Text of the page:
When I first realized I needed to teach phoneme substitution in Kindergarten, I almost cried. I know that sounds dramatic, but seriously. Teaching our kindergarteners how to manipulate and replace sounds orally? It sounded impossible!
Can you relate?
The good thing is, teaching phoneme substitution in Kindergarten doesn’t have to make you pull your hair out!
I’m going to show you the EASIEST way to teach students how to manipulate and substitute sounds.
What Is Phoneme Substitution?
Phoneme substitution is a phonemic awareness skill in which students will delete a sound in a word and then replace it with a new sound to make a new word.
For example, the teacher might say, “Start with the word cat. Now change the /c/ to a /b/.”
To get the new word, bat, students must mentally delete the initial phoneme, add the new phoneme in, and blend the word.
Phoneme substitution is one of the hardest phonemic awareness strategies because it requires students to complete multiple steps. It is important that you teach phoneme addition and phoneme deletion first, as both of those skills will be used for substitution.
Teaching Initial and Final Phoneme Substitution
I know it sounds complicated, but teaching students to substitute initial and final phonemes doesn’t have to be difficult!
Phonemic awareness activities are oral, which means that we won’t use letters, but that doesn’t mean we can’t use manipulatives.
For this phonemic awareness activity, you will need:
- 4 index cards; three in one color and a fourth in another color
- A pocket chart
- Optional: matching cubes for students
Begin with your three same-colored index cards in the pocket chart. Tap each card as students help you segment the word.
Then, have students make a karate hand. They will “chop” as you move either the first or last card to the side, depending on which phoneme you are deleting.
Next, place the new colored index card on the pocket chart as students say the new sound. They can then blend the sounds together to make the new word.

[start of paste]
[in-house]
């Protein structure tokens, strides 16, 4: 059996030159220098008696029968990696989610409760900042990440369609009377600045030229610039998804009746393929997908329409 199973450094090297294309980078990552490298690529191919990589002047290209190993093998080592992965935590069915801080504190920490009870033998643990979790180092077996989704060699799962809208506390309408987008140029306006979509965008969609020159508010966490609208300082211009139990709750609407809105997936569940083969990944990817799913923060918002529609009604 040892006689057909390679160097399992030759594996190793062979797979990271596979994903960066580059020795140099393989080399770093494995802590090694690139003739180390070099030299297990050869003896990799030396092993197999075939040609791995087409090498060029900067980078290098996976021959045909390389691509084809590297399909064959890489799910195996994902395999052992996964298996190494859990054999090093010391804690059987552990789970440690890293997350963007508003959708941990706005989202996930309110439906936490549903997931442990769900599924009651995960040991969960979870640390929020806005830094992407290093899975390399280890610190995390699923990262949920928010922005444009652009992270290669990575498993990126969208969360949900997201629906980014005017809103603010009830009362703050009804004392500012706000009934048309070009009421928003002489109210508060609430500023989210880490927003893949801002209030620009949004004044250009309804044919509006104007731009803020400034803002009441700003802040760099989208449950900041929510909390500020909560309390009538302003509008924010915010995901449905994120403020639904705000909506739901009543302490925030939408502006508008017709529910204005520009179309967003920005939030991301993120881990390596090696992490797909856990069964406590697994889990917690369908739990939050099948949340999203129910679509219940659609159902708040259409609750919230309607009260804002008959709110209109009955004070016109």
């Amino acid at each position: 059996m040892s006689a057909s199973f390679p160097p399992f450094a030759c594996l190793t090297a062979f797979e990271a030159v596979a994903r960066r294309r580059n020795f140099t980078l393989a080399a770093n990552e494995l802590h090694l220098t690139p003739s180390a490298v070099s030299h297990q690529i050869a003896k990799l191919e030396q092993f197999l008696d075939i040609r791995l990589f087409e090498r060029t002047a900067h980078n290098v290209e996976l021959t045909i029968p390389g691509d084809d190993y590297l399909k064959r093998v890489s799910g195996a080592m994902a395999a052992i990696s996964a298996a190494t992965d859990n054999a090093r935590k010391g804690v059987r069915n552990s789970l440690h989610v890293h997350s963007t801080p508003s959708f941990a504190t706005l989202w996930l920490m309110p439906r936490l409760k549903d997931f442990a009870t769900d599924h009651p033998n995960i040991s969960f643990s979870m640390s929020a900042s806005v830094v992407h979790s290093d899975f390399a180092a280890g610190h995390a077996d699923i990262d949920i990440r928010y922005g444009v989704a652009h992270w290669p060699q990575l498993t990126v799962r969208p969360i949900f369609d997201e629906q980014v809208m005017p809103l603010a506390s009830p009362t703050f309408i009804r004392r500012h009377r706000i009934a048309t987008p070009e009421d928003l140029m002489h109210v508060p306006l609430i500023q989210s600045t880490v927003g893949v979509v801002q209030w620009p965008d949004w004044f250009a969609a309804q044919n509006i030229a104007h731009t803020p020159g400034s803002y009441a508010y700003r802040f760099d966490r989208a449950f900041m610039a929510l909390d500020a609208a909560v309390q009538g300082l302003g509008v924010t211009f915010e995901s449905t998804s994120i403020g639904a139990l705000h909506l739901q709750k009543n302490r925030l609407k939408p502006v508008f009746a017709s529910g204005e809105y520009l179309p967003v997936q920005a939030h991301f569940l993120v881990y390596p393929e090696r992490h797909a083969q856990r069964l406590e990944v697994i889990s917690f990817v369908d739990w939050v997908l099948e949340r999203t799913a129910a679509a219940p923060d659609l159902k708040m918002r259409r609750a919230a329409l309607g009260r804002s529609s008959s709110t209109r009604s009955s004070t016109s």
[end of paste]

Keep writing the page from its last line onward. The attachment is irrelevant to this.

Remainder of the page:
If you want students to get their hands moving, they can use colored cubes to practice deleting and adding the phonemes along with you. We usually do a few with just me moving the cards, and then I give students their cubes to follow along.
Medial Phoneme Substitution
Medial phoneme substitution is the hardest skill, in my opinion! It can be hard for students to hear the difference in vowel sounds, so you will want to make sure you explicitly teach the vowel sounds.
For this phonemic awareness activity, you will begin with your three index cards the same as above.
Then, you will make your arm into a “crane” and lift out that middle card. This sounds so simple, but students really remember that crane!
The “crane” will pick up the new card and place it in the middle of the word. Blends those sounds together again to make the new word.
Again, students can follow along with cubes to practice substituting the middle sounds.
Sum It Up
As you can see, phoneme substitution activities don’t have to be difficult! By making it hands on, students are activating multiple areas of their brain and will build those connections quicker.
As students practice and become more confident, they can begin to substitute phonemes completely mentally and without the need for manipulatives.
These phoneme substitution lessons are from my Little Readers Kindergarten year-long reading curriculum. If you’re looking for already planned for you reading comprehension, phonemic awareness, vocabulary, and shared reading poetry, this curriculum is for you!